After series of lawsuits and controversies, Elizabeth Holmes, CEO of Theranos, decides to close down the company’s wellness centres and clinical labs to focus majorly on the miniLabs technology.
The company rose to fame, when young Elizabeth Holmes decided to take on the medical industry by storm with the company’s innovations. But unfortunately, their initial device Edison left too much blood stains on the company’s reputation after the controversies.
Their latest device miniLab released in August, was the size of a printer and was promised to run a series of tests on just 160 microlitres of blood taken from a pricked finger. Here is the exploded view of the miniLab.
The once $9 billion valuation company, had a series of downfalls and the latest blow is that it has decided to close down all of its other operations and focus its undivided attention towards their miniLab platform. Although, miniLab is expected to revive the company’s brand image, the decision was made after sacrificing employment of approximately 340 resources.
Related Read: Theranos Moves Past the Controversy, Launches New Blood Testing Device
In a letter to the company’s stake holders Elizabeth Holmes explained the decision,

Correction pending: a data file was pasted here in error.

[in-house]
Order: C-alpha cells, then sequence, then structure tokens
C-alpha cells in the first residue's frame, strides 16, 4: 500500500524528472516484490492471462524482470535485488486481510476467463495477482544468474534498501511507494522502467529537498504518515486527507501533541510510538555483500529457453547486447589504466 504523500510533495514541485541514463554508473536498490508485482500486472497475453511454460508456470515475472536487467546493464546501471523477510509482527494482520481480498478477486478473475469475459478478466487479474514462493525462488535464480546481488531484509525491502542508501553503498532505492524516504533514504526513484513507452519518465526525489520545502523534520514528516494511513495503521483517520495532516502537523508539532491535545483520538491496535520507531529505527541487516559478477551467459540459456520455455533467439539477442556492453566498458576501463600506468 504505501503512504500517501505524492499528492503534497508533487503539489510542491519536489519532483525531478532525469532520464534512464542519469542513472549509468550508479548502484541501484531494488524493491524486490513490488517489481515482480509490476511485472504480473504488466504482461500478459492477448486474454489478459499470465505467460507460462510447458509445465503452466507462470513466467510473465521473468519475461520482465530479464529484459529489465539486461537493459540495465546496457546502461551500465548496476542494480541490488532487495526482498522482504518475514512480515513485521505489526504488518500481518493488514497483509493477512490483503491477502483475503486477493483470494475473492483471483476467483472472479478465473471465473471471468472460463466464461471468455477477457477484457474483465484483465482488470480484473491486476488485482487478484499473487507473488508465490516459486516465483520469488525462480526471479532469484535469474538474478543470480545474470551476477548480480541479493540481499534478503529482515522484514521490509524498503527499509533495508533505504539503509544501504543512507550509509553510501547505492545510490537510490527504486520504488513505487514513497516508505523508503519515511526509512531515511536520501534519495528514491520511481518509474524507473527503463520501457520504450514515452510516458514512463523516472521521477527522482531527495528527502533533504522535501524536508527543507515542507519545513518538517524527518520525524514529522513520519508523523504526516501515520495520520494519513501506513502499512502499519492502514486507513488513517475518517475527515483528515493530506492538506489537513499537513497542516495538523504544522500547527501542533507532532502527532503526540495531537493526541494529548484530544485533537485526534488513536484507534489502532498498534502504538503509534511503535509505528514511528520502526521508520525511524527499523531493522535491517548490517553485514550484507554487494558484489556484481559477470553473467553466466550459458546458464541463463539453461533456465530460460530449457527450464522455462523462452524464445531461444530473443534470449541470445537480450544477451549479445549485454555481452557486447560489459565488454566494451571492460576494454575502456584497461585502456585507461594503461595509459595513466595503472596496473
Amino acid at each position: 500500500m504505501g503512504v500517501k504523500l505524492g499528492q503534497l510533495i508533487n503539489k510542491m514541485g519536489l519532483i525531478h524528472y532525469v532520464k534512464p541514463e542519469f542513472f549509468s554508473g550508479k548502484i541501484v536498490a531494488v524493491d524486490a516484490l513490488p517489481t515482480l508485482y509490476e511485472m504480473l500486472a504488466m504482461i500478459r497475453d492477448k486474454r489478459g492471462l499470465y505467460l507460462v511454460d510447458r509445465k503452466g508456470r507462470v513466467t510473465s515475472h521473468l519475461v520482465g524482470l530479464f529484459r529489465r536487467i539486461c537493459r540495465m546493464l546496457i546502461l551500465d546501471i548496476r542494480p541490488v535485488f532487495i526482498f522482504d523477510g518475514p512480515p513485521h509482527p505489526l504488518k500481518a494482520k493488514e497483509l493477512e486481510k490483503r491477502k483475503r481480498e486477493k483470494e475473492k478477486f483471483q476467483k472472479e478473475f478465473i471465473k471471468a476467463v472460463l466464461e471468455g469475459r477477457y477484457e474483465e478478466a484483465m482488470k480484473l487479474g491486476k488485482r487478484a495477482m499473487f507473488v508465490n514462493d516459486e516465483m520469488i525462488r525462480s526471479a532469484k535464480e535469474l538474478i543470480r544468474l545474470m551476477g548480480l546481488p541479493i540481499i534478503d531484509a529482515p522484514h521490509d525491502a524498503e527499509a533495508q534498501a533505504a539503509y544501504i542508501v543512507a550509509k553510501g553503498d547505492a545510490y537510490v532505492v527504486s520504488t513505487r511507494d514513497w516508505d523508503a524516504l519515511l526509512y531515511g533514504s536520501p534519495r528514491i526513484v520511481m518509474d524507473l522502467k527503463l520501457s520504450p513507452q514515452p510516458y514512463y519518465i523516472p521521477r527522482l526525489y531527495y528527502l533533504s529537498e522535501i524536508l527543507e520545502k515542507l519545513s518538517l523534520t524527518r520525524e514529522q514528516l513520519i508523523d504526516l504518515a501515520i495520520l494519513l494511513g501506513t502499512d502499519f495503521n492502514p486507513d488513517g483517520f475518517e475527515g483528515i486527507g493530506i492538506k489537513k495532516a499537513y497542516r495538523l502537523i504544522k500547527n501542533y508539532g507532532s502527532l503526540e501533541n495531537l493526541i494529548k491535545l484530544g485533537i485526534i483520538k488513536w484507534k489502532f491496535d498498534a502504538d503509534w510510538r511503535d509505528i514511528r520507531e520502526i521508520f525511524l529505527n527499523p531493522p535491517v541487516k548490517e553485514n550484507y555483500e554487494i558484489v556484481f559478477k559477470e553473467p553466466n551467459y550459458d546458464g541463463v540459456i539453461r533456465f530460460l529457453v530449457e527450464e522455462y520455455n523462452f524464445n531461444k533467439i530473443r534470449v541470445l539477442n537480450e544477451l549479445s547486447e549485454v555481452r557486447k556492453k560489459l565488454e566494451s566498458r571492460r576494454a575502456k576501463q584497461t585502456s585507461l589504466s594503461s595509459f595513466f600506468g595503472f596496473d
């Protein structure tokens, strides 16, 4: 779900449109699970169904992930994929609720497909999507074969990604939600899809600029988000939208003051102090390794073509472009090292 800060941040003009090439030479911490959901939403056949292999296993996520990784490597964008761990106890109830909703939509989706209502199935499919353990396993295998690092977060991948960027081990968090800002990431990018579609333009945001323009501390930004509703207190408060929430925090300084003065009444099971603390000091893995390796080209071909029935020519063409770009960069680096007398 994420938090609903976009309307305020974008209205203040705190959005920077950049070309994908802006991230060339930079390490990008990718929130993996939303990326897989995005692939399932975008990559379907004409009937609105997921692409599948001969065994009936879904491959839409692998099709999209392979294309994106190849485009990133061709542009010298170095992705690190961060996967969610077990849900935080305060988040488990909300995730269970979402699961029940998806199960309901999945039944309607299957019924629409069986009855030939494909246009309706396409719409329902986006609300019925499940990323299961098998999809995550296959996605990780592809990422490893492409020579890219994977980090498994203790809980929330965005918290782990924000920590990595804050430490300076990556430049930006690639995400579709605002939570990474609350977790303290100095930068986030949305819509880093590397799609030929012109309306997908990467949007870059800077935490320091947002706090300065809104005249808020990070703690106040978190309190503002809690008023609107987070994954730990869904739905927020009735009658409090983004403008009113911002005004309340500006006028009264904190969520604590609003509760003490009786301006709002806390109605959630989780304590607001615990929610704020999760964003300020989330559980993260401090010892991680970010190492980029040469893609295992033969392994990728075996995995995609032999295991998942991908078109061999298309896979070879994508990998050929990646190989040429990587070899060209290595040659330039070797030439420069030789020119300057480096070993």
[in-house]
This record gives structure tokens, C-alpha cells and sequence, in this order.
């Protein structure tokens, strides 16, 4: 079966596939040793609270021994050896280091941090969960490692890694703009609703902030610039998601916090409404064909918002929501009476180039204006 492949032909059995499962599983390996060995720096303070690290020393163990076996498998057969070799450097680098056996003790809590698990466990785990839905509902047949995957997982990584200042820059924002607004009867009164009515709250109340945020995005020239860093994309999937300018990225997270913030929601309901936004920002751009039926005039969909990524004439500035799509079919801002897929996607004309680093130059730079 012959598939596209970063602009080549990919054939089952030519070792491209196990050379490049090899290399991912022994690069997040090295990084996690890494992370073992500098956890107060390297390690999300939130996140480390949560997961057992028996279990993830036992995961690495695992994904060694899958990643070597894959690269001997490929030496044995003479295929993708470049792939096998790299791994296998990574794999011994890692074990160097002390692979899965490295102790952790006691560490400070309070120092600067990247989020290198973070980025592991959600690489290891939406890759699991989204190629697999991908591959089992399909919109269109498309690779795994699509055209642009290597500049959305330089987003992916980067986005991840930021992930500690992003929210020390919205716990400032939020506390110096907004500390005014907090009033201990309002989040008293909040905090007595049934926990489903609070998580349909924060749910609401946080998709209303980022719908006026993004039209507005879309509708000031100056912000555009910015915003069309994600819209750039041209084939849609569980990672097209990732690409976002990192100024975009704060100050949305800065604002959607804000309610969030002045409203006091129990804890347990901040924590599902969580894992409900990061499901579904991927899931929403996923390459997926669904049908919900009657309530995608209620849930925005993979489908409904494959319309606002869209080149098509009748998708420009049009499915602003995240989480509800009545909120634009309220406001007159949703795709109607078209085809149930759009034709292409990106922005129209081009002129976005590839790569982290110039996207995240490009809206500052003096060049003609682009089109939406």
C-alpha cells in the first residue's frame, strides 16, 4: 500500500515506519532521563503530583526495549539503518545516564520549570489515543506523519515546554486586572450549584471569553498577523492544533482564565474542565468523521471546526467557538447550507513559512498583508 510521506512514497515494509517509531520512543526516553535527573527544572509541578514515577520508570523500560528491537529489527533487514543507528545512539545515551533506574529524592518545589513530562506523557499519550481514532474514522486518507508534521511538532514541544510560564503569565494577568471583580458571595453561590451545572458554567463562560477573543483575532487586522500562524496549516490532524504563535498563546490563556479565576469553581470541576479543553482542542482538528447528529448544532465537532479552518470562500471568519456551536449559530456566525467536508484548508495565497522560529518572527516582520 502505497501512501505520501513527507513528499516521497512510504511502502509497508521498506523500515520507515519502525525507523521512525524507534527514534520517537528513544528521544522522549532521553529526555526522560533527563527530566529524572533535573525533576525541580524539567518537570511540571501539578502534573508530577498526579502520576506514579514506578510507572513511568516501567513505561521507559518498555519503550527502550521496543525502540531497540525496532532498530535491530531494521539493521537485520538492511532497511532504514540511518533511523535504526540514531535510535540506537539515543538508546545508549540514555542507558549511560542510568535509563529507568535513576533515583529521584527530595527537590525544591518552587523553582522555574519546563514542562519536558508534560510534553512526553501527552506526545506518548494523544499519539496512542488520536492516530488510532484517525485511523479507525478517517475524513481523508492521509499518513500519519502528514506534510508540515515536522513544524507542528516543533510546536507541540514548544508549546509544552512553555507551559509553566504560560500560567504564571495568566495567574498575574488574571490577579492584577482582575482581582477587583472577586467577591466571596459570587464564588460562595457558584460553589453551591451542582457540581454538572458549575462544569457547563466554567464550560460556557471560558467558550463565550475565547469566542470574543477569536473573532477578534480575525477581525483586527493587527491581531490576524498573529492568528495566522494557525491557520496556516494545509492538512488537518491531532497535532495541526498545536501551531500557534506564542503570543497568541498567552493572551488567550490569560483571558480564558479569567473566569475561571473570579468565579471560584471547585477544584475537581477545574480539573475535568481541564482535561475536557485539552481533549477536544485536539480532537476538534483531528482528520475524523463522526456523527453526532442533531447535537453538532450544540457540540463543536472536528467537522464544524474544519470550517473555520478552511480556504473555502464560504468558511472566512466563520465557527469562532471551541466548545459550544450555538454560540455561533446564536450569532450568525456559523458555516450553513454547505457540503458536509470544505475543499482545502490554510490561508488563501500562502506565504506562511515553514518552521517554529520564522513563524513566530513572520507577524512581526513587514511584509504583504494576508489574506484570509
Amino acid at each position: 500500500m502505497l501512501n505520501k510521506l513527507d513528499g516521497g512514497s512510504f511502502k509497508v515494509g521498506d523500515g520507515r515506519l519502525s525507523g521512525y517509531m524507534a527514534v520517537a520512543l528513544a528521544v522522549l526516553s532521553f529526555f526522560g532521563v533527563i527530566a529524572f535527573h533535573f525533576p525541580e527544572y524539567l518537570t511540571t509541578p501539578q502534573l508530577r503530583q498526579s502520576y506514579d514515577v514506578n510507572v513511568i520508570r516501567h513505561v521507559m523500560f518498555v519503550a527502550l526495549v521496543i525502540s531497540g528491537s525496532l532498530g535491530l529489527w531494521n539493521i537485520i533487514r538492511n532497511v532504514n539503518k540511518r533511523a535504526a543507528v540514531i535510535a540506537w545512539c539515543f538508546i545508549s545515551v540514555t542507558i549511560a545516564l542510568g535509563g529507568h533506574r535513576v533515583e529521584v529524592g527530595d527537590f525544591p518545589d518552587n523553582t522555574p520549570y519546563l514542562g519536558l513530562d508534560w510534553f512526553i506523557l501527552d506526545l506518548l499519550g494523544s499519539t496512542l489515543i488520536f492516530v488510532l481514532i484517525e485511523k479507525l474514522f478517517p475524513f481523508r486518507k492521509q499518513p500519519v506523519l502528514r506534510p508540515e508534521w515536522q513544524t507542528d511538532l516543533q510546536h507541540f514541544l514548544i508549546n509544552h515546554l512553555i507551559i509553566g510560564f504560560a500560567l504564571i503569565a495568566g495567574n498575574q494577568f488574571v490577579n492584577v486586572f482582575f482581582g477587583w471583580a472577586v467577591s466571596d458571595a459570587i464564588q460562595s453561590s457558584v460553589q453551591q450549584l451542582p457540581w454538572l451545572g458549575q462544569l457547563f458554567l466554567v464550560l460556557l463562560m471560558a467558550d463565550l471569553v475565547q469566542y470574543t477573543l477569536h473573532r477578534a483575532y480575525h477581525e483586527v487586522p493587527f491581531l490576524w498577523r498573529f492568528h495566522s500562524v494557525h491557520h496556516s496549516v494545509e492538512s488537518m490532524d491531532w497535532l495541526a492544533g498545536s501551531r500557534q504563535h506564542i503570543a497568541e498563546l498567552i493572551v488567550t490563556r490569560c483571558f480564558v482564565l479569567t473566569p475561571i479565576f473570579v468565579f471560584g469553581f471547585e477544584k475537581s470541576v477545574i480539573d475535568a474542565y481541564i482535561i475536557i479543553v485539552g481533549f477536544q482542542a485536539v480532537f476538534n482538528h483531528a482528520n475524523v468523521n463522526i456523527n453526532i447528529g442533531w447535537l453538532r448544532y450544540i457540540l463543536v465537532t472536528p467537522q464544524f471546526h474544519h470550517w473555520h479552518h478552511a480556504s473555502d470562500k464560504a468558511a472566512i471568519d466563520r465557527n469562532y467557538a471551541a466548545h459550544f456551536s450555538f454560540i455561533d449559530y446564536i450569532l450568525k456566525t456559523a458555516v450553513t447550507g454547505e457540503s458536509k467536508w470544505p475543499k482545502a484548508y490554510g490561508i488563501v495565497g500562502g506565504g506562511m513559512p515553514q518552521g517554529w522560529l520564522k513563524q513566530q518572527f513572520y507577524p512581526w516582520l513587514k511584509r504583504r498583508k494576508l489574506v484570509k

For our stakeholders,
After many months spent assessing our strengths and addressing our weaknesses, we have moved to structure our company around the model best aligned with our core values and mission.
We have decided to close our clinical labs and Theranos Wellness Centers, which will impact approximately 340 employees in Arizona, California, and Pennsylvania. We are profoundly grateful to these team members, many of whom have devoted years to Theranos and our mission, for their commitment to our company and our guests.
We will return our undivided attention to our miniLab platform. Our ultimate goal is to commercialize miniaturized, automated laboratories capable of small-volume sample testing, with an emphasis on vulnerable patient populations, including oncology, pediatrics, and intensive care.
We have a new executive team leading our work toward obtaining FDA clearances, building commercial partnerships, and pursuing publications in scientific journals.
We are fortunate to have supporters and investors who believe deeply in our mission of affordable, less invasive lab testing, and to have the runway to realize our vision.
I look forward to sharing more with you as we progress along the way.
Times like these are common in most startup journeys, and Theranos seems to be stuck in this phase for far too long. Although experts state that miniLabs is nothing but a “lab on a chip”, which has already been done; Theranos really does not want it to be the tag for its miniLabs. Lets hope this “undivided attention” helps both the company and miniLabs to truly achieve its potential.
Check Elizabeth Holmes interview on how she envisioned her company before all the controversies surrounded her.